Toxics regulators tried to suspend operations at Exide Technologies in Vernon, Calif. in April because of arsenic emissions. Now air regulators have ordered Exide to cut production 15% as a result of lead emissions.
Regulators have ordered the troubled Exide battery recycling facility in Vernon to cut production after an air monitor near the site found unusually high levels of lead in emissions coming from the plant.
The South Coast Air Quality Management District announced the development on its website.
The air monitor found that emissions from the plant at 2700 S. Indiana St. exceeded the 30-day standard for lead during the period ending Sept. 9.
As a consequence, Exide has cut production by 15 percent. The company must now monitor lead emissions on a daily, not monthly, basis.
The AQMD is developing a rule specifically to control lead and other toxic emissions from large battery recycling facilities. Only two plants west of the Mississippi recycle batteries. The South Coast AQMD regulates both.
Young corn plants grow next to the Guardian Energy ethanol plant in Janesville, Minn. Ethanol producers outside of California say the state's low-carbon fuel standard discriminates against them unfairly. A federal appellate court Wednesday upheld California's efforts to cut carbon emissions from fuels.
The 9th U.S. Circuit Court of Appeals has upheld California’s low-carbon fuel standard, a program expected to be a key part of the state’s efforts to cut greenhouse gas emissions. The decision could aid California’s efforts to create an alternative fuel industry.
The California Air Resources Board adopted the standard four years ago. It includes a “life cycle” analysis for a fuel’s “carbon intensity.” It takes into account carbon emissions generated during a fuel’s production and transportation to market -- along with those created during its combustion.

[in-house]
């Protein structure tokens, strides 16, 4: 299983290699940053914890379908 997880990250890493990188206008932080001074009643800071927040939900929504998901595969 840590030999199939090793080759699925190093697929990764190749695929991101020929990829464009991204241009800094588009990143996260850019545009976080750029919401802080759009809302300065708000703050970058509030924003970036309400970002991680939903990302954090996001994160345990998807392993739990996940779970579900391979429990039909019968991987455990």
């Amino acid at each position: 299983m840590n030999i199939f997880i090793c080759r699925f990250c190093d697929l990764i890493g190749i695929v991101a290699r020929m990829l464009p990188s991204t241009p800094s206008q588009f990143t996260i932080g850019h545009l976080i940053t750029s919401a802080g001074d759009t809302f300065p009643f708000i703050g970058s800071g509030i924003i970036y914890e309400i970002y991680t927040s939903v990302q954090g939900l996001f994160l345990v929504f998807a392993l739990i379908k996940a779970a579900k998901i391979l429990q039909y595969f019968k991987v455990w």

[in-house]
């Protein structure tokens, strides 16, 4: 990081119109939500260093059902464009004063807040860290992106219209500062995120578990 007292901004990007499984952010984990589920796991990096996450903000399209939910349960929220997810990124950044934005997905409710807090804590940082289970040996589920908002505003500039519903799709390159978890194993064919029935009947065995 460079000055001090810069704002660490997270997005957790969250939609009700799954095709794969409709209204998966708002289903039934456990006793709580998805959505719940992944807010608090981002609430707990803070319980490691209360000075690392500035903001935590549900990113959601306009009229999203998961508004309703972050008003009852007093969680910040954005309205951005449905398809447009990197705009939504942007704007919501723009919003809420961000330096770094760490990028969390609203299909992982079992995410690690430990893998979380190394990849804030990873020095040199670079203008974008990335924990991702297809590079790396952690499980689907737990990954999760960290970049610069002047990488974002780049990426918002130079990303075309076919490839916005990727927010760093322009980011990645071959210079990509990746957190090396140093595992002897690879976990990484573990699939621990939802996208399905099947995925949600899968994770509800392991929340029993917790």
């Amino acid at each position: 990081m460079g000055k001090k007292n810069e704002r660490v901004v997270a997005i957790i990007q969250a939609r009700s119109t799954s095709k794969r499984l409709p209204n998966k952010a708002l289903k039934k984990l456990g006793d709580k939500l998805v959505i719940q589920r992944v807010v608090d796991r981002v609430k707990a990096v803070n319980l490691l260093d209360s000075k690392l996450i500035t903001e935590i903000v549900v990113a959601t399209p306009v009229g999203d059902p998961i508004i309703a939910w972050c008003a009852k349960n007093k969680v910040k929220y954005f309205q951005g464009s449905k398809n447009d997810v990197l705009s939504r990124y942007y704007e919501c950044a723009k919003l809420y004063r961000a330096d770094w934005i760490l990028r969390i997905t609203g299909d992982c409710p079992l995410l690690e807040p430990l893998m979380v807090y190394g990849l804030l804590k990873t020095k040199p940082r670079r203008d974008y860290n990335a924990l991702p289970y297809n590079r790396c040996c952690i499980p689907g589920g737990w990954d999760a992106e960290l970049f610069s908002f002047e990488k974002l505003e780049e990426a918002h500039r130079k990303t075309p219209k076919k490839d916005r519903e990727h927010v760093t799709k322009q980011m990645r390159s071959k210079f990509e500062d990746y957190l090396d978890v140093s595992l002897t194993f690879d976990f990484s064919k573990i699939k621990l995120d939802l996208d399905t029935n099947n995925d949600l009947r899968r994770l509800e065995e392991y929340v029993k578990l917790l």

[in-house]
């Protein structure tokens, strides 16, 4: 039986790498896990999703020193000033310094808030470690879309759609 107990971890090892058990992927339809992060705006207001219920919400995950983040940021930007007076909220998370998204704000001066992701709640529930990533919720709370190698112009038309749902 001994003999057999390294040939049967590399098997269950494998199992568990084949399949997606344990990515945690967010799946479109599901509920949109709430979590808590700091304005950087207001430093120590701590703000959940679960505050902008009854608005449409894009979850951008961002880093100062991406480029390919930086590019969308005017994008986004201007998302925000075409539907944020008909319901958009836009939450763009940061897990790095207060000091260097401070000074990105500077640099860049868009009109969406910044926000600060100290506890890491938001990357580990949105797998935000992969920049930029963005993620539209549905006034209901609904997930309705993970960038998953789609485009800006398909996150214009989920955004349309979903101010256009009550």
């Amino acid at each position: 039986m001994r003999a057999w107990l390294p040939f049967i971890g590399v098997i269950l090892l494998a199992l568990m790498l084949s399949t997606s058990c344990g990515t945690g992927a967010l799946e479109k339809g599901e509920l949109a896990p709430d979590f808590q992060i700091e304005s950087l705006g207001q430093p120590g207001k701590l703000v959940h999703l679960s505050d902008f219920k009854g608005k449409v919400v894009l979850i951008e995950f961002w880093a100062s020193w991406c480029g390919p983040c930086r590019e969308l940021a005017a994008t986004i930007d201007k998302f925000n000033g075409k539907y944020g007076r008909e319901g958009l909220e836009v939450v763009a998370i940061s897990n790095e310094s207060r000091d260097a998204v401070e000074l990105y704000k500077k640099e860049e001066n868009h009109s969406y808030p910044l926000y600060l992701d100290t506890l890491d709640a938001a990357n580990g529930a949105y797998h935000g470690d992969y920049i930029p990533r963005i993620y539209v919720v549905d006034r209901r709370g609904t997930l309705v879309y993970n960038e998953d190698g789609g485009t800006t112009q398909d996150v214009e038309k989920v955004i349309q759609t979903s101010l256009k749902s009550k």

Makers of fuels with lower "carbon intensity" scores, like biofuels, will get pollution credits they can sell to producers of more carbon-intense fuels like petroleum. The credits can be used to lower a fuel producer's yearly pollution totals below the threshold mandated by the "cap and trade" program established by AB32. That's the California’s law mandating the reduction of greenhouse gases to 1990 levels by the year 2020.
At Resurrection Church in Boyle Heights, September 9, 2013, people and politicians from east LA and surrounding cities talked about how to pressure Exide Technologies to operate more safely in Vernon.
The Los Angeles County Department of Public Health says it will offer blood testing for lead -- a direct consequence of community concerns about toxic pollution from Exide Technologies, a battery recycling plant in Vernon.
The idea is to calm concerns in neighborhoods around the facility. But public statements from health officials and the state’s Department of Toxic Substances Control are raising questions about the testing and who will pay for them.